UN climate negotiations need overhaul if we are to avoid 4 degrees warming

Publié: 21st décembre 2009

Stronger world leadership, a strict new timetable and relocation needed to secure a climate deal next year.

The UN climate talks must be rescued from the shambles of Copenhagen by revolutionizing the way the negotiations are carried out so that a deal can be delivered in 2010 and the chaos witnessed in Copenhagen is never repeated.
In its new report: Climate shame: get back to the table launching today, the international aid agency reviews the outcomes of the recent climate conference, the shortcomings and the missed opportunities which will send repercussions among the world’s poorest people already suffering the effects of climate change.
Too much was left to be resolved in Copenhagen but, at the moment, only two intersessional meetings are planned before reconvening at the next UN climate talks in Mexico in December. By then, an estimated 150,000 people will have died and a further 1 million displaced as a result of climate change.
Oxfam’s climate change adviser Antonio Hill said: “The Copenhagen Accord is hugely disappointing but it also reveals how the traditional approach to international negotiations, based on brinkmanship and national self-interest, is both unfit for pursuing our common destiny and downright dangerous.
“There is too much at stake for this politics-as-usual approach. We must act quickly to address the shortfalls of these negotiations so that we can make up for lost time and tackle climate change with the decisiveness and urgency needed. This cannot happen again.”
The report calls for world leaders to be more involved to cut through the deadlock and reignite delegates’ negotiations. It wants more ministerial meetings to be held between now and the Mexico summit in December, along with an outline of what must be agreed at each one – with ministers prepared to stay on until an agreement is brokered. The climate science should be updated so that the deal meets what is required to tackle climate change and the talks should have a “home” - like the trade talks in Geneva - to avoid disrupting progress. The least developed countries, meanwhile, should be given more support to ensure that the negotiations will bring a deal that is acceptable to all.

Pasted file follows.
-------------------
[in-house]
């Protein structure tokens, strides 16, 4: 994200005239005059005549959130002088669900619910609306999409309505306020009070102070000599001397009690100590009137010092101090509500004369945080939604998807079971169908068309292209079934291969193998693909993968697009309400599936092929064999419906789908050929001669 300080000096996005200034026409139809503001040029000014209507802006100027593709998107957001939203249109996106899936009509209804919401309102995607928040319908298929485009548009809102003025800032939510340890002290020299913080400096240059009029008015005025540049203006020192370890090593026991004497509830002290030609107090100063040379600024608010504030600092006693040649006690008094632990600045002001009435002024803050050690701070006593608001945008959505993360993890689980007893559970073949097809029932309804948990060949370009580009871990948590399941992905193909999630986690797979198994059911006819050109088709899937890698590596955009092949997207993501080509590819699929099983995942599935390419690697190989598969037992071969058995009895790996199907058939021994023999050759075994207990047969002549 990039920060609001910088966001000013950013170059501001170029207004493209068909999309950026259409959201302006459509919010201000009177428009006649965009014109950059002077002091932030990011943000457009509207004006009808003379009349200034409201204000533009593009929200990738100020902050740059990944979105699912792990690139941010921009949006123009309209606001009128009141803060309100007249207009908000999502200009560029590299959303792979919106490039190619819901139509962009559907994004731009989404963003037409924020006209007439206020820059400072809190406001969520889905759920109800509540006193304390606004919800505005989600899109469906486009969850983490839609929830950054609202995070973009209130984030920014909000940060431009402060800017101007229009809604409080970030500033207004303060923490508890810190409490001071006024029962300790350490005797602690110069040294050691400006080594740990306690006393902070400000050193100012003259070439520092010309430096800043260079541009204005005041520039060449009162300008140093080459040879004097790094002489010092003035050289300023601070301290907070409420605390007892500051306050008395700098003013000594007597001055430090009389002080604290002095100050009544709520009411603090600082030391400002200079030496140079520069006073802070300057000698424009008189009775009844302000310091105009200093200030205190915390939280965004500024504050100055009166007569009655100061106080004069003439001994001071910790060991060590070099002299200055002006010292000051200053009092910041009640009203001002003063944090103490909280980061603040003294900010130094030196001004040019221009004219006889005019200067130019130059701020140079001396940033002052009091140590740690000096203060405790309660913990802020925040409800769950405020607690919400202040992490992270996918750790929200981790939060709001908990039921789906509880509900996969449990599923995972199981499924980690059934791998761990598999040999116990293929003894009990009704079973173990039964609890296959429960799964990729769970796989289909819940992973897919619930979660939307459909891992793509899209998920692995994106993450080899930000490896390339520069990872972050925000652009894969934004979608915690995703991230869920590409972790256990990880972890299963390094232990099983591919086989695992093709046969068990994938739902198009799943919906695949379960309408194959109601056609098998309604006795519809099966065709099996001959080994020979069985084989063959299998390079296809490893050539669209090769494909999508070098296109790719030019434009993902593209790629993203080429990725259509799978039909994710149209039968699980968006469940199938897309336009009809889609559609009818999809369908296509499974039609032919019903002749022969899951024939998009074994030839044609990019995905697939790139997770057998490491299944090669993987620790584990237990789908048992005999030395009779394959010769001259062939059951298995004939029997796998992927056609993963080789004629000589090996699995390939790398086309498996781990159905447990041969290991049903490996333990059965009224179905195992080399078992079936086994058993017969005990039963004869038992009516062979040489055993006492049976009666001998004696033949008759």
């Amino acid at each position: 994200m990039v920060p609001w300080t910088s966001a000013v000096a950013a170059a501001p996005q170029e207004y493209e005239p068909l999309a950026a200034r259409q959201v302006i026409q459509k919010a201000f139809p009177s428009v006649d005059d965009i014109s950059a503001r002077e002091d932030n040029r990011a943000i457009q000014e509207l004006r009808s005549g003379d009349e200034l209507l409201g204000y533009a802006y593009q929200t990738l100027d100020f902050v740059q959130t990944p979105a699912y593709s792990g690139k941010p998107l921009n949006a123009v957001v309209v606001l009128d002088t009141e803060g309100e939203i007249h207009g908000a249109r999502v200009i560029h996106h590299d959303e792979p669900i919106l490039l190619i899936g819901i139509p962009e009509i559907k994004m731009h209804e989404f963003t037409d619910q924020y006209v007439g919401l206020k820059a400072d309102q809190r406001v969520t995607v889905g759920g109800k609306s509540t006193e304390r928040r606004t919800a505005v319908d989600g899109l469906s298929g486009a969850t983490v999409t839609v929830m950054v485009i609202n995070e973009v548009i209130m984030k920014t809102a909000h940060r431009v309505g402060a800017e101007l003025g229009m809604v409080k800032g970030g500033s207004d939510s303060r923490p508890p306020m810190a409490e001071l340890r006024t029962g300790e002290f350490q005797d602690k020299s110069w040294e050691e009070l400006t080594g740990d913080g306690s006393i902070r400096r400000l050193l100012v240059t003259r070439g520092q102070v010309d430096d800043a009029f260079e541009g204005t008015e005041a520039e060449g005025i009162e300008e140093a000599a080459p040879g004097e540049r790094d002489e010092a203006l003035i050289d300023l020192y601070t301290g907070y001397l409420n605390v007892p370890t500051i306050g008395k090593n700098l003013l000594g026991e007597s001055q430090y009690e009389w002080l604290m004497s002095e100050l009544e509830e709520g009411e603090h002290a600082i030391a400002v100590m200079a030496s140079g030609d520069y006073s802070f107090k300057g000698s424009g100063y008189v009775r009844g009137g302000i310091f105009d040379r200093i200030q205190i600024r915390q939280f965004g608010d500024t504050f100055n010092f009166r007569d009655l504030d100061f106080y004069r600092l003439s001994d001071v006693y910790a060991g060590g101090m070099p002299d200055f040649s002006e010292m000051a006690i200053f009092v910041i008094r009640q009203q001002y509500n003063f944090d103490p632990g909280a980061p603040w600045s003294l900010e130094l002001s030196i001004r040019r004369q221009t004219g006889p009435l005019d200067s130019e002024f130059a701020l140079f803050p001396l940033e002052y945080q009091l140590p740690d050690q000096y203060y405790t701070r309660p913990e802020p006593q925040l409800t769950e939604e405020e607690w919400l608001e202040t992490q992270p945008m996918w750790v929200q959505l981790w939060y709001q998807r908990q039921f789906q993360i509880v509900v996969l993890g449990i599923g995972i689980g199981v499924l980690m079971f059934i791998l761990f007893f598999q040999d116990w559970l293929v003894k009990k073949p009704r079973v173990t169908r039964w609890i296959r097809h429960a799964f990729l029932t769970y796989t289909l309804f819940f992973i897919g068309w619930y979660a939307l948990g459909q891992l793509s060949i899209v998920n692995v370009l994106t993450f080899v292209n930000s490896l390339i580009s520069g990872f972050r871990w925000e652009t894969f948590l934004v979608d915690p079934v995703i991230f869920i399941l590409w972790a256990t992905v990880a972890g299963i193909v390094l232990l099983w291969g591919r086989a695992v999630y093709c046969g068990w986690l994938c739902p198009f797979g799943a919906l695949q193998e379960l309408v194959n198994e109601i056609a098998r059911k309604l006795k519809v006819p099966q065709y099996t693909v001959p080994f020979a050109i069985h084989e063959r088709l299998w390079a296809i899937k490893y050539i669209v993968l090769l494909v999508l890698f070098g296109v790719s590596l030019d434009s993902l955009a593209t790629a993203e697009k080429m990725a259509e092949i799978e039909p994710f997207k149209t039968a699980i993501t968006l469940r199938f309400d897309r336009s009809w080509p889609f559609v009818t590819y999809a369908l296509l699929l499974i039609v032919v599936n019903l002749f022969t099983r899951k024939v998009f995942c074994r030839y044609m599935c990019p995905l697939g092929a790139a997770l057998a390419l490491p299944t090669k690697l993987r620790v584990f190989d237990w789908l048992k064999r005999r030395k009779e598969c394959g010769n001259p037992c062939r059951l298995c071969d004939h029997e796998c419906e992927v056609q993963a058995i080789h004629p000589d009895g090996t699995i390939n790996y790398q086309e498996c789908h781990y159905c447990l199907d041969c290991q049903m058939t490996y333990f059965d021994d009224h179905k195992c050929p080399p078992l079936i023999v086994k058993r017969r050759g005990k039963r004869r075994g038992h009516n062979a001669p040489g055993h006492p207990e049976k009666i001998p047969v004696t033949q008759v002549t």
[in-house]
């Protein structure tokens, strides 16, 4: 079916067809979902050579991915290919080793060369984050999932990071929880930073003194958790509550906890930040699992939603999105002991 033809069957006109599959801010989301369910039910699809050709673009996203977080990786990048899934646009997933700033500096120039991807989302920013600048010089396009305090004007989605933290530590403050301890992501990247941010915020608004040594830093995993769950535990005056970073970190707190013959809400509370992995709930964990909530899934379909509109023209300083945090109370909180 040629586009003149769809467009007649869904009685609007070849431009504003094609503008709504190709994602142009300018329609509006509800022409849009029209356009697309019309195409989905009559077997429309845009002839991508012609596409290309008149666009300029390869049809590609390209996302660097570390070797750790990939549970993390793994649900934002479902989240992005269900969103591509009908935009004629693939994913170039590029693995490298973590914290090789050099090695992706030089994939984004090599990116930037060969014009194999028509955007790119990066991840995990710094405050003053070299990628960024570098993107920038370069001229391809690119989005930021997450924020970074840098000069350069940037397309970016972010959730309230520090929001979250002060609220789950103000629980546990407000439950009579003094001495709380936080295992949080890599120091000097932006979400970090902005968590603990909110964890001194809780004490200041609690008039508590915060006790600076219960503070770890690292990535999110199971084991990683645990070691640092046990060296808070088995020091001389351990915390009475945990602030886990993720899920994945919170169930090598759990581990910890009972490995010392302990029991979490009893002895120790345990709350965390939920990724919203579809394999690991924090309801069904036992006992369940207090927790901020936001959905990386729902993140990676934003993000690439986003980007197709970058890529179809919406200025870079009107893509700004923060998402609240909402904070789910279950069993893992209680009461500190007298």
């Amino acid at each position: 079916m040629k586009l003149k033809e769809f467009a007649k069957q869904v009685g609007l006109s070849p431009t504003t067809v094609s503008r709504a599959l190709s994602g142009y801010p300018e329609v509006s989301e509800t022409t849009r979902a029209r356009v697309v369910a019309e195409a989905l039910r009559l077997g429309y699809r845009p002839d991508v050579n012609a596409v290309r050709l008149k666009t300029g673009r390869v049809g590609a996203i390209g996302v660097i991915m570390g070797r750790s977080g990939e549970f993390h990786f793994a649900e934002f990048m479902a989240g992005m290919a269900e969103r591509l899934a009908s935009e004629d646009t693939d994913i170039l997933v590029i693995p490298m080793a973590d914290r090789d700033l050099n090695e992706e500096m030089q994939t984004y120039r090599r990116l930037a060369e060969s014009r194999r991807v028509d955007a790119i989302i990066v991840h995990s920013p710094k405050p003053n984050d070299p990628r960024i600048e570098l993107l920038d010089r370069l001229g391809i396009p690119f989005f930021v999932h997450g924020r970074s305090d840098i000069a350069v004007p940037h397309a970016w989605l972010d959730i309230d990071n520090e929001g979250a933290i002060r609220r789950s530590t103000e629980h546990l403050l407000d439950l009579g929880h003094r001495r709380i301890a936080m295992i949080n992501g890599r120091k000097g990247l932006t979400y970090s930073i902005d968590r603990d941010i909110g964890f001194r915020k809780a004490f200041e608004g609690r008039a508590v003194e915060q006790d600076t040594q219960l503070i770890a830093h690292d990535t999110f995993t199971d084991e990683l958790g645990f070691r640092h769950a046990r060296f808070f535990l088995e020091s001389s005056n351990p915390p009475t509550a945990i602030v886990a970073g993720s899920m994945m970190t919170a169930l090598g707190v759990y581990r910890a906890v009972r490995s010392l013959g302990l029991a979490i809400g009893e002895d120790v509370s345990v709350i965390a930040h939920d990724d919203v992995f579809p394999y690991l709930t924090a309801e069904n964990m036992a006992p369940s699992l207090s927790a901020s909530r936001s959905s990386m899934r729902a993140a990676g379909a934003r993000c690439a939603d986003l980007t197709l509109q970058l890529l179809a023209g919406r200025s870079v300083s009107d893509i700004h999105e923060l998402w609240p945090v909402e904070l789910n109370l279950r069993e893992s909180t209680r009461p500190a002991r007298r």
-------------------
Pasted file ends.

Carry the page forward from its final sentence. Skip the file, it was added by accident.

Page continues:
Oxfam said that existing loopholes, coupled with the lack of substance in the Accord risk rich-country emissions being higher in 2020 than in 1990, putting the world on track for a catastrophic temperature rise of almost 4 degrees C as opposed to the 2 degrees C required.  It fails to include emissions cut targets to keep temperature increases below 2 degrees C.
A further concern is that there have been no assurances that the proposed $100billion from rich countries for poor countries to adapt to climate change will not come from existing aid commitments. Moreover, Oxfam argues that this amount is just half of what is required – and could be an easily broken promise unless it comes from public sources where there would be a guarantee that the money is delivered to the right people in the right places at the right time. This would not be the case if the money were from private sources. A commitment that continuing talks will lead to a legally binding agreement is also absent.
Archbishop Desmond Tutu, Oxfam’s Global Ambassador who attended the talks and met with many of the key decision makers in Copenhagen said:
“The failure of the political process in Copenhagen to achieve a fair, adequate and binding deal on climate change is profoundly distressing. A higher purpose was at stake but our political leaders have proven themselves unable to rise to the challenge. We must look to the future. Our leaders must regroup, learn and make good their failure for the sake of humanity’s failure.”

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Oxfam's report : Climate shame: get back to the table: Initial analysis of the Copenhagen climate talks

The Copenhagen Accord is hugely disappointing but it also reveals how the traditional approach to international negotiations is both unfit for pursuing our common destiny and downright dangerous.
Antonio Hill
Oxfam’s climate change adviser